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Logan v. Superintendent of SCI Huntingdon

United States District Court, W.D. Pennsylvania

September 13, 2019

NICKIE R. LOGAN, Petitioner,
v.
SUPERINTENDENT OF SCI HUNTINGDON, et al., Respondents.

          MEMORANDUM

          PATRICIA L. DODGE, UNITED STATES MAGISTRATE JUDGE

         Pending before the Court[1] is the Petition for a Writ of Habeas Corpus (ECF No. 6) filed by state prisoner Nickie R. Logan (“Petitioner”) under 28 U.S.C. § 2254 and Respondents' Motion to Dismiss (ECF No. 12). For the reasons set forth below, the Court will grant Respondents' Motion to Dismiss and dismiss the Petition for a Writ of Habeas Corpus because Petitioner's claims are not ripe for review. Also pending before the Court is Petitioner's Motion to Amend Relief (ECF No. 15) and Motion for Discovery (ECF No. 19). The Court will deny these motions because they are moot.

         I. Background

         In February 2012, Petitioner was convicted in the Court of Common Pleas of Allegheny County “of thirteen criminal offenses and eight summary offenses in connection with a series of car thefts.” Logan v. District Attorney of Allegheny County, 752 Fed.Appx. 119, 120 (3d Cir. 2018). The Commonwealth had charged Petitioner on three separate criminal information at criminal docket numbers CP-2-CR-4829-2011, CP-2-CR-4530-2011, and CP-2-CR-6403-2011, and the charges were consolidated for purposes of the trial. Logan, 752 Fed.Appx. at 120 n.1.

         On March 19, 2012, the trial court imposed his judgment of sentence, for a total aggregate term of eight to 17 years of imprisonment.[2] The Pennsylvania Department of Corrections (the “DOC”) calculated Petitioner's minimum sentence date to be August 6, 2019, and his maximum sentence date to be February 2, 2027. (ECF No. 12 at 3). Once an inmate completes the minimum sentence, it is up to the Pennsylvania Board of Probation and Board (the “Parole Board”) to determine if and when the inmate will be released before serving the maximum sentence imposed. See, e.g., Fordham v. Commonwealth. Dep't of Corrs., 943 A.2d 1004 (Pa. Commw. Ct. 2008).[3]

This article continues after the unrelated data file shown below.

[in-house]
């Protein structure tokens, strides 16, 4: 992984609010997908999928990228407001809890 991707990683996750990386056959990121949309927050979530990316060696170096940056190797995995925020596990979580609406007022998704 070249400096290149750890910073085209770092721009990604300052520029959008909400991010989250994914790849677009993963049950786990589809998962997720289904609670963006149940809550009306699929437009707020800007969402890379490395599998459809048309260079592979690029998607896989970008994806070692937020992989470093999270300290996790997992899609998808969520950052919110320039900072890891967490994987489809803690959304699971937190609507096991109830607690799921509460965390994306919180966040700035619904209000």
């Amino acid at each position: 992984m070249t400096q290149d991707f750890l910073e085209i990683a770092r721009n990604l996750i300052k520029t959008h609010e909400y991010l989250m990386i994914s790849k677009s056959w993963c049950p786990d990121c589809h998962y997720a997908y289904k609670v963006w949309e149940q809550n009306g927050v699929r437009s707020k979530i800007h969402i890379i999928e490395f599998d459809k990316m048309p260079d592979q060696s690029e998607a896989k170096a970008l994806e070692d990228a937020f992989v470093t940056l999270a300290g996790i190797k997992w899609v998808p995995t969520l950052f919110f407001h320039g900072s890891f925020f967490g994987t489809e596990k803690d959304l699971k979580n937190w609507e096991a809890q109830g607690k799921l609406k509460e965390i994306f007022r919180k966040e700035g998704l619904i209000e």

In April 2019, as Petitioner approached his minimum sentence date, he was interviewed by a hearing officer with the Parole Board. During the interview, Petitioner stated that he was still appealing his judgment of sentence. Based upon this information, the hearing officer continued the interview pending the disposition of Petitioner's appeal. As a result, the Parole Board did not schedule a parole hearing. Petitioner then filed his Petition with this Court within which he claims that the Parole Board is violating his due process rights because it will not grant him parole: (1) while he is appealing his judgment of sentence (ECF No. 6 at 5); (2) unless he accepts responsibility for convictions on crimes he insists he did not commit (id. at 6, 8); and (3) because he “filed an affidavit of probable cause and criminal complaint” against a parole agent (id. at 10). Petitioner sought as relief an order from this Court directing the Parole Board to conduct his parole hearing and consider only appropriate factors in its evaluation of Petitioner's parole eligibility. (Id. at 14).

         Respondents filed a Motion to Dismiss (ECF No. 12) within which they explain that the Parole Board recently determined that Petitioner does not have an active appeal in the Pennsylvania appellate courts.[4] (Id. at 2-3). The Parole Board conducted Petitioner's parole interview on July 19, 2019 (ECF No. 15 at 3), and scheduled his parole hearing to be held on the next available docket. (ECF No. 12-2 at 15). Thus, to the extent that Petitioner was challenging the decision to continue his parole interview, that challenge is moot. As for Petitioner's specific claims, which challenge the factors that the Parole Board can consider when it evaluates him for parole, Respondents contend that the Court must dismiss them because they are not ripe for review. (ECF No. 12 at 5).